Next step: Realize that the best way to get a “good” dog is to 1) Prevent the “bad” so it isn’t practiced/reinforced; 2) Teach and reward heavily the “good” so dog wants to repeat it; 3) Repeat 1 & 2 over and over and over and over… until you suddenly realize your dog is doing the “good” without you telling her too; 4) Keep rewarding often so there is no backsliding by you or your dog!

Go guilt-free yourself (your dog is already there!) by taking the time to learn about rewards-based, kind teaching methods. Head to my Resources page [http://www.trainedwithkindness.com/cphipdogs/resources/ ] to find out how much is out there!

“My dog needs to learn how to behave.”

“My dog needs to learn some behaviors.”

On the surface, the previous two statements seem to be talking about the same thing. Both have a version of the word “behave” in them, so they must be closely related, right?

Actually, no. In fact, these two sentences are as far away from each other in meaning as Pluto is from Earth in light years. (Okay, maybe not quite that bad; I just wanted to say Pluto, ya know, the dog thing. Anyway, they are not closely related.)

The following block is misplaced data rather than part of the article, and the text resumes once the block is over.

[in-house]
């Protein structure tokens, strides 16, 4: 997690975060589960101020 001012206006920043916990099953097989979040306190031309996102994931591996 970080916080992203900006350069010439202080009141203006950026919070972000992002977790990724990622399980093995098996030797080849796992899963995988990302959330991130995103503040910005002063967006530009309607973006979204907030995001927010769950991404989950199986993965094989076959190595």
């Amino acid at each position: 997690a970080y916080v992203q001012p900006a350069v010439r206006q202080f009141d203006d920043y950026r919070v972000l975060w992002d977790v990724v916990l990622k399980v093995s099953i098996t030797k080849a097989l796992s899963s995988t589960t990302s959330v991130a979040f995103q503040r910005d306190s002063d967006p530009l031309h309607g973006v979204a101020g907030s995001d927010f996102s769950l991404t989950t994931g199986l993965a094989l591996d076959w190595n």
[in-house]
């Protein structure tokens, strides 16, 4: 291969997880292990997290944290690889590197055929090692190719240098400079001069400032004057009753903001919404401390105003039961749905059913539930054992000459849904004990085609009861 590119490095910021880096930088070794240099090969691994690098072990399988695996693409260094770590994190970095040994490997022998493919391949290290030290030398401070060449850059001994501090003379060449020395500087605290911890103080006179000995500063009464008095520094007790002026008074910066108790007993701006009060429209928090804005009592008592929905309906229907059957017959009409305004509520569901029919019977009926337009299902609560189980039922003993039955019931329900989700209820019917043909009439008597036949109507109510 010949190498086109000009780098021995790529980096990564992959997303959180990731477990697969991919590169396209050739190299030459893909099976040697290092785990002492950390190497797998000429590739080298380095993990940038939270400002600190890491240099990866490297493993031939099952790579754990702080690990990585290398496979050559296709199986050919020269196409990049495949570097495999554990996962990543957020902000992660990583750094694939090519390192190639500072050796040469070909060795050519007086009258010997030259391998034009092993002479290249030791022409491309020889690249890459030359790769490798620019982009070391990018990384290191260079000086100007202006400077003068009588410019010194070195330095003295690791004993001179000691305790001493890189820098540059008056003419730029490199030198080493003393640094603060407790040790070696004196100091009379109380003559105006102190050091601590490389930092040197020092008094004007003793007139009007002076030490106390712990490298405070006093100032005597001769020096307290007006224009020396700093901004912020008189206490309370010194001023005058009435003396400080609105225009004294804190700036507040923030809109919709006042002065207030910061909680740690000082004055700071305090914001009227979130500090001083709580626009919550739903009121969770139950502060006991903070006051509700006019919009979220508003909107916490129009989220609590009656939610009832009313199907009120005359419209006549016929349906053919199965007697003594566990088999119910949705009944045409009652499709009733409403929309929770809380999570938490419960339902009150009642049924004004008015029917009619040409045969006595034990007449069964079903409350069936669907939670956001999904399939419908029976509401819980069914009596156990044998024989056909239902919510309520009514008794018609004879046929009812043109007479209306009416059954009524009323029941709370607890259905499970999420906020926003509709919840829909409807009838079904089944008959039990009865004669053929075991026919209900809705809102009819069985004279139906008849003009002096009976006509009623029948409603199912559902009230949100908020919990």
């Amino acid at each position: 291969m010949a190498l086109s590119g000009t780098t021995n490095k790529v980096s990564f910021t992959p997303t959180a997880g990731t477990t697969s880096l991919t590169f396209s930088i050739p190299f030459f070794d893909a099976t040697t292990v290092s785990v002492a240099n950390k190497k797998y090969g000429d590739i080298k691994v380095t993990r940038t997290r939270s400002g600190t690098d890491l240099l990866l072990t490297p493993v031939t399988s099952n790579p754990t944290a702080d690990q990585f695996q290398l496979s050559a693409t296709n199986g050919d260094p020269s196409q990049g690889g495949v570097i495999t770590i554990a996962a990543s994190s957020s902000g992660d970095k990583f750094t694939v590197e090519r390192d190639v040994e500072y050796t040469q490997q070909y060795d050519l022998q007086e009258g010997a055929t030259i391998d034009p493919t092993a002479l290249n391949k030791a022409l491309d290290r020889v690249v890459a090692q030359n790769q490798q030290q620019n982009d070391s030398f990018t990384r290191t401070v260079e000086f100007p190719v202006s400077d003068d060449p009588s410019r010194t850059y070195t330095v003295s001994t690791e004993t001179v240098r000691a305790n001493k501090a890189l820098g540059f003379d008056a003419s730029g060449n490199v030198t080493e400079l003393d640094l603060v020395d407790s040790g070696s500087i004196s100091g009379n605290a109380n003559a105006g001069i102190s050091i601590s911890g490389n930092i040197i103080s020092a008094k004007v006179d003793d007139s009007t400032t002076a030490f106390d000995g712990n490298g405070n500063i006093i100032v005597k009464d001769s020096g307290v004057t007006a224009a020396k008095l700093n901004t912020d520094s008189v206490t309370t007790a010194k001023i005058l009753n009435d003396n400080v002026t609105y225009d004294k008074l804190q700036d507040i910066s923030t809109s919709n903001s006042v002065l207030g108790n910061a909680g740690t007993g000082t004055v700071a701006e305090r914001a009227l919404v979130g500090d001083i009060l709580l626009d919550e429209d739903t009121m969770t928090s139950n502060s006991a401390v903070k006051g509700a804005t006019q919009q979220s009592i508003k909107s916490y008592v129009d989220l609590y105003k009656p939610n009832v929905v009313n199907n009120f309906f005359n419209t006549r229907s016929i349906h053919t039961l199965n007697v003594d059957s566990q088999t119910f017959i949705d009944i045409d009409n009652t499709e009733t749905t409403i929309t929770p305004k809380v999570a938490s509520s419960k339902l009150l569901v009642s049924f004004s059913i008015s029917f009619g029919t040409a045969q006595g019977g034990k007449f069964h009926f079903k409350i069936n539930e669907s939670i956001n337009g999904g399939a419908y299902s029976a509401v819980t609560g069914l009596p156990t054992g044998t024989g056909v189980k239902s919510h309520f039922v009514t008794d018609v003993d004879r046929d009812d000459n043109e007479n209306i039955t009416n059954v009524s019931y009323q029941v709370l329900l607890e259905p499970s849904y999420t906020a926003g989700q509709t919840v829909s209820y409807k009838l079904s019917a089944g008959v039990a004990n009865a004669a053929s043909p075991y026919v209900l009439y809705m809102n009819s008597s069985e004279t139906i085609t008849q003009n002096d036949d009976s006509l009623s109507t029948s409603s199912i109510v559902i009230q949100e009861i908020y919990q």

This may seem a bit trainer-geeky, but it is soooo very important to understand the difference between behavior and Behavior (capitalization mine), whether you are teaching your dog to Sit or dealing with a problem.

Allow me to define both and explain the importance.

“behavior”

This is one of the newer ways of talking about what used to be called “commands” — Sit, Down, Come, No, Heel etc. — and also “tricks” like shake, roll over, etc. We think of “tricks” and “commands” as two different things, and we tend to teach them differently, but they are the same thing: single-event actions, generally taught with words. Say the word, the action is performed, and some type of reward is usually provided.

Anyone can teach behaviors, and any dog can learn them. I sometimes call them “circus tricks” because of the automatic/rote nature of them. To avoid confusion in this post, I will also refer to them that way here.

“Behavior”

Thisis what happens between the circus tricks, and it occupies the vast majority of your dog’s day! It is the stuff your dog does when you are not specifically telling her what to do; it’s what you are expecting or hoping she already “knows.” Though we differentiate between Good and Bad Behavior, your dog doesn’t — to her, Behavior is simply how she conducts herself in our world. Behavior is what happens after the walk but before dinner, while you are working on your computer or running the vacuum, when you are helping the kids with schoolwork, when you are fixing a snack and leaving it on the counter. While you are doing other things, your dog is Behaving.